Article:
To prep for his role as veteran CIA operative Saul Berenson, Mandy Patinkin made the requisite trip to the spy agency’s headquarters in Langley, Va., and devoured a trove of nonfiction tomes written by former spooks.
“That was the technical CIA-dom that I drank in,” recalls Patinkin, who shot the “Homeland” pilot in January 2011 and resumed lensing five months later after Showtime picked up the drama. “But that to me isn’t the core of this piece. Instead, it’s the relationship Saul has with Carrie (Mathison, Claire Danes’ character). To me, it’s about a family relationship between a father and a daughter, a student and a teacher.”
So, the thesp’s real homework began when a former Middle East chief mentioned his daughters in passing.
“I asked if his daughters were around,” says Patinkin, who won an Emmy for “Chicago Hope.” “They were, so they came over, and the four of us had a wonderful afternoon together.”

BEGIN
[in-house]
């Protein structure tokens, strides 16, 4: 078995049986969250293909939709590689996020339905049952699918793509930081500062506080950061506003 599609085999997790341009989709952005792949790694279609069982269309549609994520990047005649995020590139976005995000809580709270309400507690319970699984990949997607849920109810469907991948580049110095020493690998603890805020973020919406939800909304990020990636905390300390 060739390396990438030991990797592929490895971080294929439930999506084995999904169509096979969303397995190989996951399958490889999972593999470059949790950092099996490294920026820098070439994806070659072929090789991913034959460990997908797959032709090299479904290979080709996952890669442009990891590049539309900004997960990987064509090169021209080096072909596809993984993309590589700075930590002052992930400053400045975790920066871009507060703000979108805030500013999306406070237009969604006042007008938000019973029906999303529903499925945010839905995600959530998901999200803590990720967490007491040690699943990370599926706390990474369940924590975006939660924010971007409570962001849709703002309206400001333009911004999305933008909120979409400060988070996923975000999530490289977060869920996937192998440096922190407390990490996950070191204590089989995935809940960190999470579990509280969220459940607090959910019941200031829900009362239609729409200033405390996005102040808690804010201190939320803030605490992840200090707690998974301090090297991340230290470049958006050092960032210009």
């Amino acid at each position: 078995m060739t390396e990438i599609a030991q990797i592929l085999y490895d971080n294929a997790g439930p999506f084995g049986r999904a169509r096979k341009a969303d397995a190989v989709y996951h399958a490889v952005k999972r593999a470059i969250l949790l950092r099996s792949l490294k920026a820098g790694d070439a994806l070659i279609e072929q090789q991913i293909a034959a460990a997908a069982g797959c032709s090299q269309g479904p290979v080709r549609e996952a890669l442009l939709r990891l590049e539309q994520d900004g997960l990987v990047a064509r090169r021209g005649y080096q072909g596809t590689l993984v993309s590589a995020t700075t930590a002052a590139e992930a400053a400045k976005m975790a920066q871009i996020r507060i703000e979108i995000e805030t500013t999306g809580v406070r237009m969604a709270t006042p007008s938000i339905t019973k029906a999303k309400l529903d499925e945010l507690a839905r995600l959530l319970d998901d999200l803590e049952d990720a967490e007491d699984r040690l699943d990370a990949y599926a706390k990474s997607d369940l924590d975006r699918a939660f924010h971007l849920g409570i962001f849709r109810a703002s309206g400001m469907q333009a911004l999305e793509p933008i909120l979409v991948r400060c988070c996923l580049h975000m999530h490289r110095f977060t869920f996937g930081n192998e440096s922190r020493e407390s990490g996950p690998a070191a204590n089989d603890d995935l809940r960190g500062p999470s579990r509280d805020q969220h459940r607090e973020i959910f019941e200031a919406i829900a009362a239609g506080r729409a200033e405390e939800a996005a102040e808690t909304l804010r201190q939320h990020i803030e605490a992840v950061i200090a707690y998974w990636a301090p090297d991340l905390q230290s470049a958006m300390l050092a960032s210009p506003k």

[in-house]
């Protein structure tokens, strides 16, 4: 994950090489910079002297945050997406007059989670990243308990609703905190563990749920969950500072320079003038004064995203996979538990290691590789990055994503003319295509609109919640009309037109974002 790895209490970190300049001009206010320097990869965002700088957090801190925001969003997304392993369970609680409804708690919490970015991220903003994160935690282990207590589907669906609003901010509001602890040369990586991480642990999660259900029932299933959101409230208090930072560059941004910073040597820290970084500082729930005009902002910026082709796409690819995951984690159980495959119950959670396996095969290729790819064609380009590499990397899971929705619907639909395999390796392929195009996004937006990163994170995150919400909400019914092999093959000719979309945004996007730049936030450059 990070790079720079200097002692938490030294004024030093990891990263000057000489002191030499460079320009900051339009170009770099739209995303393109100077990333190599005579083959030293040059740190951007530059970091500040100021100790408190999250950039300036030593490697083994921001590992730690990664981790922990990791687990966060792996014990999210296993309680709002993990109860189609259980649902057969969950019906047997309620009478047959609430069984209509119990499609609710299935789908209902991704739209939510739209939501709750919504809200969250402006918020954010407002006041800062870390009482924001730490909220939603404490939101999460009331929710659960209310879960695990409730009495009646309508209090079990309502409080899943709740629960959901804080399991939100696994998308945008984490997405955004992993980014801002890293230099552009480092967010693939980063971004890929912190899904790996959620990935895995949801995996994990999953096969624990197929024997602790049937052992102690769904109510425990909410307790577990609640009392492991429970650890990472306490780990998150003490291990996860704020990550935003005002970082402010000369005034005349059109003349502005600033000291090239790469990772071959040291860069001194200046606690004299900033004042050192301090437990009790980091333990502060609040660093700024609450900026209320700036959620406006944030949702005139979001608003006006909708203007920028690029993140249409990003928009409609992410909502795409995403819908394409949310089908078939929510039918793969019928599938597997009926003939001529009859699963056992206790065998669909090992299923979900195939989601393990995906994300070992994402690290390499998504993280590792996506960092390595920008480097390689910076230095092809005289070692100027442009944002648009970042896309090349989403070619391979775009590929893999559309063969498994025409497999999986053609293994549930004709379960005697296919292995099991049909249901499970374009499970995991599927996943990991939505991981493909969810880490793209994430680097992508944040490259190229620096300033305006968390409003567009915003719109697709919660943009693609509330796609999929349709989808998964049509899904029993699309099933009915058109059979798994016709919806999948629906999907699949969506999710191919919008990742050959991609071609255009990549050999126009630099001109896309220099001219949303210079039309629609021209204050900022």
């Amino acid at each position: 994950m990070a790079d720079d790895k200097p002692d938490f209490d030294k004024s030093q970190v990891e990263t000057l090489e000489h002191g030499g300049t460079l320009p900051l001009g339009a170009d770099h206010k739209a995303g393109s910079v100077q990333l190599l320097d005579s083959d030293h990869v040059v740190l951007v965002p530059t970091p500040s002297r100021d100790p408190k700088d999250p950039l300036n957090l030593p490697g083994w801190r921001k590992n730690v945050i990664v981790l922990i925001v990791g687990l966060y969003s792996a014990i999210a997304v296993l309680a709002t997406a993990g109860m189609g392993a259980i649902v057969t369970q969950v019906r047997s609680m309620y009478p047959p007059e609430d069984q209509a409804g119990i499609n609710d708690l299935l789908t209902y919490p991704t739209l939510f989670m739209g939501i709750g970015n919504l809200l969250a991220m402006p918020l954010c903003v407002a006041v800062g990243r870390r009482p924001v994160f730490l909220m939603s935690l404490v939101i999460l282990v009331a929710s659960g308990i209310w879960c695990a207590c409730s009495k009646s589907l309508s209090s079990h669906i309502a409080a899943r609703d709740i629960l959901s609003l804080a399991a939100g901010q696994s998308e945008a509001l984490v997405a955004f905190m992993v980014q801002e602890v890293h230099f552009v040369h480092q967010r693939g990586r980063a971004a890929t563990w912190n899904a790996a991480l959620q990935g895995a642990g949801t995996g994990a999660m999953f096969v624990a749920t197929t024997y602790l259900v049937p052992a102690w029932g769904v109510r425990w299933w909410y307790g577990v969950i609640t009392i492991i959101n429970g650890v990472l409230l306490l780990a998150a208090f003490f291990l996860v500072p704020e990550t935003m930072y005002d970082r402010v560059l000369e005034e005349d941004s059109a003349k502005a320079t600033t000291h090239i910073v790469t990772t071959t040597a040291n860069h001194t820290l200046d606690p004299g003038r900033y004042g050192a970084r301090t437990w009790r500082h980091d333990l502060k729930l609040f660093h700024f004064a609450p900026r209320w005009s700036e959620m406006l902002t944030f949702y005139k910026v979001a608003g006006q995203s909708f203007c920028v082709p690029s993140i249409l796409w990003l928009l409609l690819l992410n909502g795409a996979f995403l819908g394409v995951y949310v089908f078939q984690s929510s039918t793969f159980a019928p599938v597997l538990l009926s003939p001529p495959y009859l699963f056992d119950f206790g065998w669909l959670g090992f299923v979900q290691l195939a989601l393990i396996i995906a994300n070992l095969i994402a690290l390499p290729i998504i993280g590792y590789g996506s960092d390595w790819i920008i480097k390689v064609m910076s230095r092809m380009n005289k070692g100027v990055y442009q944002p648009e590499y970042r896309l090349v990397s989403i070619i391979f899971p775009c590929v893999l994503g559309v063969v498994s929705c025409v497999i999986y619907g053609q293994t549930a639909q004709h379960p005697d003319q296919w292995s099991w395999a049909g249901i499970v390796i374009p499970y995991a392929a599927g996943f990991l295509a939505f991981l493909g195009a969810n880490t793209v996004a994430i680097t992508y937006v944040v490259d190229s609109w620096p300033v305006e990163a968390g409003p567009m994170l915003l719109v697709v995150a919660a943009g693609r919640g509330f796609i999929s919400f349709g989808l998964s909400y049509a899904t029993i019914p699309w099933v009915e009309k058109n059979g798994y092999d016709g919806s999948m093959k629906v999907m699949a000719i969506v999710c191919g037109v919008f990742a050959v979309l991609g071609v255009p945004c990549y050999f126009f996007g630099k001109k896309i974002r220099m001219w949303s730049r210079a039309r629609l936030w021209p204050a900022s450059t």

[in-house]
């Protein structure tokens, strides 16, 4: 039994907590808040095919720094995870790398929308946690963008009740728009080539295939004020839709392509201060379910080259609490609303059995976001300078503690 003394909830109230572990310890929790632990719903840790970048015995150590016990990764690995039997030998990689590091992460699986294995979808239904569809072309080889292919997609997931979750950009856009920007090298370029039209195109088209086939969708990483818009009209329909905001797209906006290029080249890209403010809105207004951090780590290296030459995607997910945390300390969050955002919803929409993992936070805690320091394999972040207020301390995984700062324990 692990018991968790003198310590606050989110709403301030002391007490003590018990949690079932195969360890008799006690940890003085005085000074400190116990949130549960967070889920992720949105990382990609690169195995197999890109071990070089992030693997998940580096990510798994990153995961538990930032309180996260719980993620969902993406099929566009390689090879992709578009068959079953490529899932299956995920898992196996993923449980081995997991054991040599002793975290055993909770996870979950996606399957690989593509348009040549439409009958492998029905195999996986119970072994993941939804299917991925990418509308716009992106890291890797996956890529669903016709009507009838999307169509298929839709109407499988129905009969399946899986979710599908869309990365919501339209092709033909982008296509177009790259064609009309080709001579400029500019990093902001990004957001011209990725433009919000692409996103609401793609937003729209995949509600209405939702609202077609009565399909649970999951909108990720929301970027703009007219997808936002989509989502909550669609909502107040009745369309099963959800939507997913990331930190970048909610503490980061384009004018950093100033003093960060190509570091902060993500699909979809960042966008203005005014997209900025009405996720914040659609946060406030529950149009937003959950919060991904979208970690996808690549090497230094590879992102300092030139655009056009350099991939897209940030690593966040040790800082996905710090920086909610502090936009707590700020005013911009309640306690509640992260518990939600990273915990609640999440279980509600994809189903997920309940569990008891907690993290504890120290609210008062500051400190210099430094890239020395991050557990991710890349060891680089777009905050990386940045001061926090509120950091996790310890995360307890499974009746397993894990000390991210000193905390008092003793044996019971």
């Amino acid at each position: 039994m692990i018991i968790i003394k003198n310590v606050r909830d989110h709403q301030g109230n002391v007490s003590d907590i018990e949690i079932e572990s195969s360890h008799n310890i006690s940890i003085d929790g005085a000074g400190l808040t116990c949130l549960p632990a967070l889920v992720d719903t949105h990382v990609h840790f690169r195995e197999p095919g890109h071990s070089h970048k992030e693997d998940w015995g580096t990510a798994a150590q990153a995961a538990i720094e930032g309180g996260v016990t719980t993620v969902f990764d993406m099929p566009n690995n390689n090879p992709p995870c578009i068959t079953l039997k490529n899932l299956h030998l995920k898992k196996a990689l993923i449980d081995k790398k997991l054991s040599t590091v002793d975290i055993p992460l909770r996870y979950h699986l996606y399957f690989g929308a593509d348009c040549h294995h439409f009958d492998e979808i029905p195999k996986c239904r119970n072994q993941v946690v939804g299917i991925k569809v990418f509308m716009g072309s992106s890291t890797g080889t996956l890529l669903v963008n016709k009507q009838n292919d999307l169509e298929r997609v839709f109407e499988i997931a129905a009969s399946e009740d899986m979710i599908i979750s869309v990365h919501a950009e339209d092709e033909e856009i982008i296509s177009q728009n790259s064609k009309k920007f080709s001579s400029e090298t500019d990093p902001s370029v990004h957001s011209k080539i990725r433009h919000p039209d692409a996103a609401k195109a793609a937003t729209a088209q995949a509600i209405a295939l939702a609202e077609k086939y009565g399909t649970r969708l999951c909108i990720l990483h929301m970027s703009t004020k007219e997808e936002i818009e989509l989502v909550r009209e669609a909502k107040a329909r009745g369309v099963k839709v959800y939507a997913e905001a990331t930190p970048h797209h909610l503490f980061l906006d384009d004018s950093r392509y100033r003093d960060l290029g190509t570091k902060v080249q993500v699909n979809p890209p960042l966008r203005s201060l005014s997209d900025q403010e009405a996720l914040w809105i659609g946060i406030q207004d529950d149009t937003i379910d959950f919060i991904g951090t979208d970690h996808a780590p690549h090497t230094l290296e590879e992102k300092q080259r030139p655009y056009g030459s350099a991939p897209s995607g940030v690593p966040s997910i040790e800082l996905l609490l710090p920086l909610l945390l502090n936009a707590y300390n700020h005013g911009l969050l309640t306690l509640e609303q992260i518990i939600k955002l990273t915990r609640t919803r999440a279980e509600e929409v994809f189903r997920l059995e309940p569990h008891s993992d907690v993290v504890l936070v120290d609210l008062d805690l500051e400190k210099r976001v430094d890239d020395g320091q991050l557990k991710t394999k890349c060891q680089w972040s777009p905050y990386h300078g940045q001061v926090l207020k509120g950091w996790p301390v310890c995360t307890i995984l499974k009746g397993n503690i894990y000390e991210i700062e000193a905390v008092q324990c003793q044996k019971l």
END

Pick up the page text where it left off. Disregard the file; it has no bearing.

Though Patinkin readily leaped into the psyche of his workaholic alter ego, he avoided jumping too far ahead. The veteran of TV, film and theater says he specifically requested the writers not show him scripts — with their labyrinthine plot twists — in advance.
“I don’t want to know,” says Patinkin, who calls the show’s writing beyond his greatest wish. “I don’t know what’s going to happen in the rest of my day. Why should I know what’s going to happen with Saul Berenson and Carrie Mathison or Brody? I just know seven to 10 days before I shoot.
“People will say, ‘Don’t you need to know as an actor if you’re a good guy or a bad guy?’ But I would play it the same. It’s subjective. It’s up to the viewer to decide who’s a good guy or a bad guy.”